Parental controls can help you stay connected to your children


The time of giving is fast approaching, and you may be thinking of getting your child a phone or tablet. Now you are wondering how much do you know about setting up devices to protect and monitor your kids?

Parental controls can include built-in parental control software, add-on monitoring software, web content filtering software, and internet blockers. They are used to filter and manage your kids' devices, and are more important now than ever before, in today's connected world where anything goes (and stays) online.

Teaching rather than spying

Teaching your kids how to use their devices safely is like teaching them how to drive. It is a process that involves giving them the knowledge, skills and confidence to go from a fledging learner driver to an independent solo commuter, able to navigate busy roads and highways.

Common Sense Media says "Parental controls can support you in your efforts to keep your kids' internet experiences safe, fun, and productive. They work best when used openly and honestly in partnership with your kids, not as a stealth spying method."

Trust, responsibility and making smart choices are the building blocks of good digital citizenship, something we all want our kids to attain. But the truth is that every kid today is handed a device at a time in their life when their brain is not yet fully developed (a process that takes until age 23). During this time, their hormones are raging (literally), and they are physiologically and psychologically not yet able to cope with the number of choices and consequences that come with using the internet. Many adults still struggle with their device use and management at times!

Parental controls can and should be used as conversation starters, to boost rather than undermine the trust in your relationship with your children. If used correctly, they can help you with your important job of teaching and guiding your children. You can help them make smart choices online, understand the consequences of bad choices, and take responsibility for their actions.

Privacy versus safety and sanity

If you have any doubts, your child's safety and mental health always outweighs any argument they might raise about their privacy being violated by you, their parent! Firstly, there is no privacy online. Secondly, it is your primary job as a parent to keep them safe until they are old enough to do that for themselves.

We often use this example for parents who are hesitant about getting involved with their kids' online lives: if you suspected your child was taking drugs, would you respect their privacy or would you search their room and then sit down with the evidence for a serious talk about the way forward and how you can help them through it?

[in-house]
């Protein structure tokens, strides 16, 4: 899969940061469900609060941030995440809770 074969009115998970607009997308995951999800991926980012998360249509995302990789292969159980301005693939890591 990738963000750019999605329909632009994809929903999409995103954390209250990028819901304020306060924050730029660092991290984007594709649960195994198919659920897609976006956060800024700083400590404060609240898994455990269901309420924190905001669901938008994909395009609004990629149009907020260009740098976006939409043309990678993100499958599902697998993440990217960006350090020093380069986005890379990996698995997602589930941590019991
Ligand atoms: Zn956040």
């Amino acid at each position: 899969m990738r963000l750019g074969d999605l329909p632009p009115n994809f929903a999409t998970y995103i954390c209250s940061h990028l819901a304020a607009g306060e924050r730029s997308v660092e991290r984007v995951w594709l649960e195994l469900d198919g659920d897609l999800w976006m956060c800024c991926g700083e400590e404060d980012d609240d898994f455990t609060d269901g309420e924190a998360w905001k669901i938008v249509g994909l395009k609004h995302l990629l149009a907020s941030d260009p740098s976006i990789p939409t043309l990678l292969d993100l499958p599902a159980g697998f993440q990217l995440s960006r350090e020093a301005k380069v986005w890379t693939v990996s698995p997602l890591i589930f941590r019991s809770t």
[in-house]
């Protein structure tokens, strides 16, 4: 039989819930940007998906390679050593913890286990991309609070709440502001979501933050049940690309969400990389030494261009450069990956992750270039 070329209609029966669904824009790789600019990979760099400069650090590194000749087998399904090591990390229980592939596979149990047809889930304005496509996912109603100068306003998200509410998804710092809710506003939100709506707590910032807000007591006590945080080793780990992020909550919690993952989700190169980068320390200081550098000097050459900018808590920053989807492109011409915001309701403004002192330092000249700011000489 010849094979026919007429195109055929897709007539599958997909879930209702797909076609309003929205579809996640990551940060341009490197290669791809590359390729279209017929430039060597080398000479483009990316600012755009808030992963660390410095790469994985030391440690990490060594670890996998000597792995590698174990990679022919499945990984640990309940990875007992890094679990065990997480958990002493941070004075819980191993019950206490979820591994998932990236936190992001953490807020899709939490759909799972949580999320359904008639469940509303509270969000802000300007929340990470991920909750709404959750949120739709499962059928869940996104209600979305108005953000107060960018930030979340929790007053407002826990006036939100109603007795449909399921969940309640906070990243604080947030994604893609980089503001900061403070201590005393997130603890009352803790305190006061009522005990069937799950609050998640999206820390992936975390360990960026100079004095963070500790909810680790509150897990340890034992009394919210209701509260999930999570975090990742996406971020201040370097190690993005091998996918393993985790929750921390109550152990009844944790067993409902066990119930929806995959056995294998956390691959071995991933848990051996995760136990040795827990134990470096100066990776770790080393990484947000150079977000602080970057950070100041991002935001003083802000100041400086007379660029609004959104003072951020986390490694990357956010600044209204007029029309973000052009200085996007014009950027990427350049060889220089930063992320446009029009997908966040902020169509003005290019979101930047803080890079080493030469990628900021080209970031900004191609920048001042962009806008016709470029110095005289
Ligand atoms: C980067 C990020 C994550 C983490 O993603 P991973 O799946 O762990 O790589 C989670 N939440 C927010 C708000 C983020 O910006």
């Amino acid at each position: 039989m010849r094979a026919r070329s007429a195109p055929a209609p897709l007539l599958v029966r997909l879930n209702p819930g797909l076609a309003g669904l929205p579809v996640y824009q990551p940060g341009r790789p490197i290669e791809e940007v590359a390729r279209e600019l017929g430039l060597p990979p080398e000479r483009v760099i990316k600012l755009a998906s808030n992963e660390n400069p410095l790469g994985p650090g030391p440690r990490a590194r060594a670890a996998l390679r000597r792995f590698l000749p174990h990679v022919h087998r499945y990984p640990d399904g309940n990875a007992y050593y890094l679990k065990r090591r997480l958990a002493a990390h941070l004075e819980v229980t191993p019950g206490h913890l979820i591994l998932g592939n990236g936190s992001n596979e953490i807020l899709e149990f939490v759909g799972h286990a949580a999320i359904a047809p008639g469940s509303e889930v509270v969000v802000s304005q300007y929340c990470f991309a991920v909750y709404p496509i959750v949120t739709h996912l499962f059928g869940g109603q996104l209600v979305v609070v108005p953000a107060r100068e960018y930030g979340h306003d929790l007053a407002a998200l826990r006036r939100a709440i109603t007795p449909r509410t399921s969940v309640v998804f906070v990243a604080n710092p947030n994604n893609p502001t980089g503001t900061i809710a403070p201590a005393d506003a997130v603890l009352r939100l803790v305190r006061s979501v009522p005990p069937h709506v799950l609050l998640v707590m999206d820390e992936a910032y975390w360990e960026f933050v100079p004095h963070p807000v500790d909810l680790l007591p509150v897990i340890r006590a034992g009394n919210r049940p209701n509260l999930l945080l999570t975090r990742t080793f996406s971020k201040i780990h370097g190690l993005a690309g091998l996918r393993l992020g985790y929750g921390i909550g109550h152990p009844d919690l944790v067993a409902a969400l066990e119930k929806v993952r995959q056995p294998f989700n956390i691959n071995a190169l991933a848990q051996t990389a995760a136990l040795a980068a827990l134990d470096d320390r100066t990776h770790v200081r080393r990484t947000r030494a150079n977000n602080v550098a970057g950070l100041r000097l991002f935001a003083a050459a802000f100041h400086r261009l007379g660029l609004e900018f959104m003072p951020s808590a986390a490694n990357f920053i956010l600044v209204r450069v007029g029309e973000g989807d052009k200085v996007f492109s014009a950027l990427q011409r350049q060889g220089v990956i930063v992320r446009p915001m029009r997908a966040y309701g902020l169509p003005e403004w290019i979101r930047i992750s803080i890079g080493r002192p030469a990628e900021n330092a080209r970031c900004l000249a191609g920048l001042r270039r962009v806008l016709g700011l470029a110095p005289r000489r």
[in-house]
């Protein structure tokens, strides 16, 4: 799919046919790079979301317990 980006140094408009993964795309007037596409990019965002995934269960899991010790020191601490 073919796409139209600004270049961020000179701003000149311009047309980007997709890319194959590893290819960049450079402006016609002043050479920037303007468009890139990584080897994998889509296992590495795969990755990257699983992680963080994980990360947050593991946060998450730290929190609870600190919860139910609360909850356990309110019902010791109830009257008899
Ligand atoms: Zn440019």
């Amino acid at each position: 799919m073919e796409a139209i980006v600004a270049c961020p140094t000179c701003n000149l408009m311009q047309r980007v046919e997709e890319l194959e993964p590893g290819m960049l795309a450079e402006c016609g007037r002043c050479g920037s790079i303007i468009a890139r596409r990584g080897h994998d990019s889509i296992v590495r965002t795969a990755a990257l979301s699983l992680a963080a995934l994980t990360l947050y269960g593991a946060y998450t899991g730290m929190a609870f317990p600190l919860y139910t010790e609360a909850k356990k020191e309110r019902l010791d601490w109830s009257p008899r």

The online world has brought a whole new complexity to our parenting role. Besides making sure that our kids eat, sleep, play, learn and generally grow up to be fully functioning adults in the offline world, we have to manage their interwoven online world too. It is a complex job for any parent!

Which parental controls are best for your family?

There are various free options available to help control, filter and monitor devices. However, a full featured third-party parental control option will give you a lot of control over all of your kids' devices. This includes the ones they use at home as well as their phones or tablets on the go. The cost involved in these options gives you:

  • More sophisticated device monitoring
  • Better visibility as to how your kids are using their devices
  • Greater peace of mind or, where necessary, the opportunity to talk, guide and mentor your child as they learn to navigate their online world through trial and error.

The choice of parental controls, which may be an over-layering of a few options, depends on the age of your kids and what you are looking for as a parent for your family. For example, your choice might be influenced by whether you have time to do regular checks of your kids' devices. Alternatively, you might prefer to get alerts on key topics or words.

Block websites To limit what your kids can search for on the internet, you'll need to reset your browser. Kiddle
Google SafeSearch
Block websites and filter content To prevent access to specific websites and limit your kids' exposure to inappropriate content, you'll need to activate controls built in to your devices and give each user their own login profile. IoS - Screentime
Android - Google Family Link
Computer specific settings
Block websites, filter content, impose time limits, see what my kids are doing on their devices To keep tabs on your tween or teen's tablet or phone, you'll need a third-party parental control app. Bark
Track my kids' location To check your child's whereabouts, you can download GPS app trackers. Find My Friends FamiSafe
Manage all devices on your Wi-Fi network as well as on the go - limit screen time, filter content, monitor app use and content, pause devices, track location You'll need a third- party hardware and software solution combo, to control your home network as well as devices on the go. Bark Home
Circle Home Plus